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Emigrating From Germany to the U.S. After World War II — Part 2 of 3

POWs in Germany during World War II (Image credit: By https://www.archives.gov/research_room/arc/ARC Identifier: 541597, Public Domain)
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(Trigger/Content Warning: This series talks about the effects of Nazism in Germany and war.)

In Part 2 of this series, Casey Stine writes about his grandfather Hans and his experiences as a prisoner of war in Germany.

Growing up as a part of the Hitler Youth in Germany and having to experience the hatred and things my grandfather Hans saw really shaped him into the person he became. 

Being exposed to strict hatred of other races and cultures at a young impressionable age was not easy, as it would not be easy on anyone, but having the interactions he did with other cultures allowed him to break the mental model of hate that was being passed down.

Getting an open mind

Surviving through the most hateful regime this world has seen, and still coming out with an open mind looking forward to meeting other cultures is a heroic thing to have accomplished. Additionally, by being able to actually go out and meet people of other cultures and have meaningful interactions, Hans found it very easy to disregard the old hateful messages he was taught. 

This poses the question: Is the solution to hate just getting people out and interacting with the other cultures?

As stated in Part 1 of this series, Hans was drafted into the Hitler Youth and was put on the front line of the German army as a 17-year-old. After talking to family members I found out that Hans was captured by U.S. forces while he was on the front lines, becoming a prisoner of war.

Germany helmet on U.S. Army jeep in World War II (Image by Zack Culver from Pixabay)
Image by Zack Culver from Pixabay

Hans’ story gets even crazier when he was used as a human shield by the U.S. Army, according to one relative:

Hans was strapped onto the front of an American tank and driven into his own friendly fire.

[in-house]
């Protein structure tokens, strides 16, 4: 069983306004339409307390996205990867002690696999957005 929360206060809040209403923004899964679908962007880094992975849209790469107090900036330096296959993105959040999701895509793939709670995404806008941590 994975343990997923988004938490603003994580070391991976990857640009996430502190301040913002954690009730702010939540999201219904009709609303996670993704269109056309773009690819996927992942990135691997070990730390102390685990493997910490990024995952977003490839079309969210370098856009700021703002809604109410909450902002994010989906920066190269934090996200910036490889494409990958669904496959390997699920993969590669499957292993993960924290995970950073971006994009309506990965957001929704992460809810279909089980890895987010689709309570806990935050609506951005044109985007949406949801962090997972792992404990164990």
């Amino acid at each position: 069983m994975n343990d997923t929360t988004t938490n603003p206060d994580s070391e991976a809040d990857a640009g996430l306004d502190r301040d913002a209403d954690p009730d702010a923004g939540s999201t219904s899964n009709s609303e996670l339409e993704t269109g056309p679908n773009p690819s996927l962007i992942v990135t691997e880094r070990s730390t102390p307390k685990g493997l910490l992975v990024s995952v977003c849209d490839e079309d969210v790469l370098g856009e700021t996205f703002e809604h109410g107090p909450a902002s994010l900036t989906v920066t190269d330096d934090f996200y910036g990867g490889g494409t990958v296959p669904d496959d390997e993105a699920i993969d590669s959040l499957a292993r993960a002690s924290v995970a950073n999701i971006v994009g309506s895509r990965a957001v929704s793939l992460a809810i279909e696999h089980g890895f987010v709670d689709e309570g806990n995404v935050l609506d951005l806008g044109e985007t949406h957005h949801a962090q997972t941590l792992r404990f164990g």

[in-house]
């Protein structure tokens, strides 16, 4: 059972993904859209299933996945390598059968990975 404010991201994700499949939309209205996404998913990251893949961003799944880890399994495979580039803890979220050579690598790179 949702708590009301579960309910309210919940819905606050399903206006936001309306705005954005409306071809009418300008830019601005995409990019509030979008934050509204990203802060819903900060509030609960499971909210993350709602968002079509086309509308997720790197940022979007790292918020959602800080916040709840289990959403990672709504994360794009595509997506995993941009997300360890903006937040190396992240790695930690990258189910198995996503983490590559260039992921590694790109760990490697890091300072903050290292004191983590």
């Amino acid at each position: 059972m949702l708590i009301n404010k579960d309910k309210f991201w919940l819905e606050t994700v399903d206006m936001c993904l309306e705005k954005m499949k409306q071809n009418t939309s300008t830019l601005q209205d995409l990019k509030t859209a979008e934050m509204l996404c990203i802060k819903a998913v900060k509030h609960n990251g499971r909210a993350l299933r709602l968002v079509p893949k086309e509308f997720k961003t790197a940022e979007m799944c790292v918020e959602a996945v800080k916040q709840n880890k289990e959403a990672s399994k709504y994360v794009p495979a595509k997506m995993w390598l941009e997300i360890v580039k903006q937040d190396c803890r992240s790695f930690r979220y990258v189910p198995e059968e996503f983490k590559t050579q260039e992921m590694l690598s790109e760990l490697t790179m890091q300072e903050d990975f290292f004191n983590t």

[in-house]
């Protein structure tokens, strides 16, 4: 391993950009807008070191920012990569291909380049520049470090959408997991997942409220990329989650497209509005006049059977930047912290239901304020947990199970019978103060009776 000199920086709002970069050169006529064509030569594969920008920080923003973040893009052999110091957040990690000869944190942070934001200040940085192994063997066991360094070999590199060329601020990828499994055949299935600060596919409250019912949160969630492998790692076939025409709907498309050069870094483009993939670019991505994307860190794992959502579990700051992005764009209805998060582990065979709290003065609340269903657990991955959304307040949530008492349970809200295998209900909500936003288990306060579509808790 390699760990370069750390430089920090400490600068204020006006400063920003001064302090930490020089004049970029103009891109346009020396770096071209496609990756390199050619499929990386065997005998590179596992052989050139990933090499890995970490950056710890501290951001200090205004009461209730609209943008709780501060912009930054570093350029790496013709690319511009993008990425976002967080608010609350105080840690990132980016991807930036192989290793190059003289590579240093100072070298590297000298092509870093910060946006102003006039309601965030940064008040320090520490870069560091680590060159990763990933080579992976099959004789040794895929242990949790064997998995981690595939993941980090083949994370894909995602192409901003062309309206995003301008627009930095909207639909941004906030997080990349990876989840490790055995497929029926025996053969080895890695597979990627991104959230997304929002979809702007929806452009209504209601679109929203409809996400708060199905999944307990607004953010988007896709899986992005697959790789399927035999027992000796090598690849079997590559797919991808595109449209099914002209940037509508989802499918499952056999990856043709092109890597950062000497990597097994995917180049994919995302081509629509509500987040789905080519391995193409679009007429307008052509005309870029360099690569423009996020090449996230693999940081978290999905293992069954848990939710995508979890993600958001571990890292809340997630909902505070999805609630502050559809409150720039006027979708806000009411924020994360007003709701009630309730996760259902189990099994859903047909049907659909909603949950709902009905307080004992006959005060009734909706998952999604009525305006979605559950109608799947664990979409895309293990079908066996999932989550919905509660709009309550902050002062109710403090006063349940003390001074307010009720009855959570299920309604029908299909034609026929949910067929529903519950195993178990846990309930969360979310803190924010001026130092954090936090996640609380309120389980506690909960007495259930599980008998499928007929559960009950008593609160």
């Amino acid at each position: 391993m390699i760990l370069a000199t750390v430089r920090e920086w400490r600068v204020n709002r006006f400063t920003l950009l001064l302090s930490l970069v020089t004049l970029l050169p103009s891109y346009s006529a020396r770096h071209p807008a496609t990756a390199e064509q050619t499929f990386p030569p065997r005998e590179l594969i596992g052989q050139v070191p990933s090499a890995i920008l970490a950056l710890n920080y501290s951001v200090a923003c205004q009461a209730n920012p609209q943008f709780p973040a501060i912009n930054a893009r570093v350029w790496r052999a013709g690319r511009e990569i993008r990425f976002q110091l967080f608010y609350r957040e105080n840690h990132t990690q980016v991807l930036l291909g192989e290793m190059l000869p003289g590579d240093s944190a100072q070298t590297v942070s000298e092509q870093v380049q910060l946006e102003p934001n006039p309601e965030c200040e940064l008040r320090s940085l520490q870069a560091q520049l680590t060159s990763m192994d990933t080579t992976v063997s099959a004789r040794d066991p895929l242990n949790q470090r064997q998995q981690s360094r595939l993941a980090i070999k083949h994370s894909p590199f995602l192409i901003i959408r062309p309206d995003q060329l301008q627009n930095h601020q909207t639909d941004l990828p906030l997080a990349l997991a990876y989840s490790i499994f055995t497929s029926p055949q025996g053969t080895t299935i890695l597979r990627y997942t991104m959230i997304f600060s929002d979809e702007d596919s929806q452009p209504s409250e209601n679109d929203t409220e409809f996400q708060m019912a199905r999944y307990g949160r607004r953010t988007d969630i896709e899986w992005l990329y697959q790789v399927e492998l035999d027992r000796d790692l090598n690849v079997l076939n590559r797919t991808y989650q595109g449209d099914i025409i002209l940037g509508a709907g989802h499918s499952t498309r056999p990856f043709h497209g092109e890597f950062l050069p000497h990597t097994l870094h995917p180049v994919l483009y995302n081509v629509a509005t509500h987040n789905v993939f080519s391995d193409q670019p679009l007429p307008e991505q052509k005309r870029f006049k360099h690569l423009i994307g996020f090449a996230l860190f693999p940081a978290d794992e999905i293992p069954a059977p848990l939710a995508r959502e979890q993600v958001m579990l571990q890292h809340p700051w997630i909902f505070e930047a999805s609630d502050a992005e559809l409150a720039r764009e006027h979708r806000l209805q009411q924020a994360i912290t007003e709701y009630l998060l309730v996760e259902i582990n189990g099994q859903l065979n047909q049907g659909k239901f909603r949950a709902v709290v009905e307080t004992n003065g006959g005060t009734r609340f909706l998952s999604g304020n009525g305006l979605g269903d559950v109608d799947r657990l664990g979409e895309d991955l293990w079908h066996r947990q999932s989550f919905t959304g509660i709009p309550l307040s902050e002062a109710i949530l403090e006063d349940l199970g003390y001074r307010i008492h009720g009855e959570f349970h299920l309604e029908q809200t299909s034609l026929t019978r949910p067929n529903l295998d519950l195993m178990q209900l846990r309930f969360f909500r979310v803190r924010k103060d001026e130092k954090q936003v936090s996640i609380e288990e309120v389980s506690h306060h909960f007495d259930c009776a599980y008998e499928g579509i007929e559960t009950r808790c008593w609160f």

Hans was extremely lucky to be one of the ones who survived this event, but in the end he was still taken back as a POW.

Prisoners of war in Germany during World War II
Image credit: https://www.archives.gov/research_room/arc/ARC Identifier: 541597, Public Domain

After all this, you would think Hans would hold resentment against the U.S. Army for putting him through hell, but in the end he took it upon himself to immigrate to the United States right after the war.  Hans even ended up working for the United States, helping the country develop new military tools.

Breaking barriers

By doing this, Hans really broke down the barriers about being from Germany during Hitler’s time, showing that not everyone was a close-minded person spewing out hate. He also set a precedent in my mind that no matter where you came from or what your background is, you can do anything you put your mind to. This story fits well in today’s world since there are still so many people migrating across the world every day, and stands as a model to show nothing is impossible. 

As far as what Nazi Germany did with culture, they purged the libraries and al public knowledge of anything that had to do with Jewish culture, which is terrible. By scrubbing the public knowledge they were doing the world an injustice by hiding the true great works the Jewish people did.  In turn they were also driving a huge divide in the people by working to effectively erase certain cultures.

Check out Part 3 tomorrow, where we’ll delve more into German postwar emigration to the United States.

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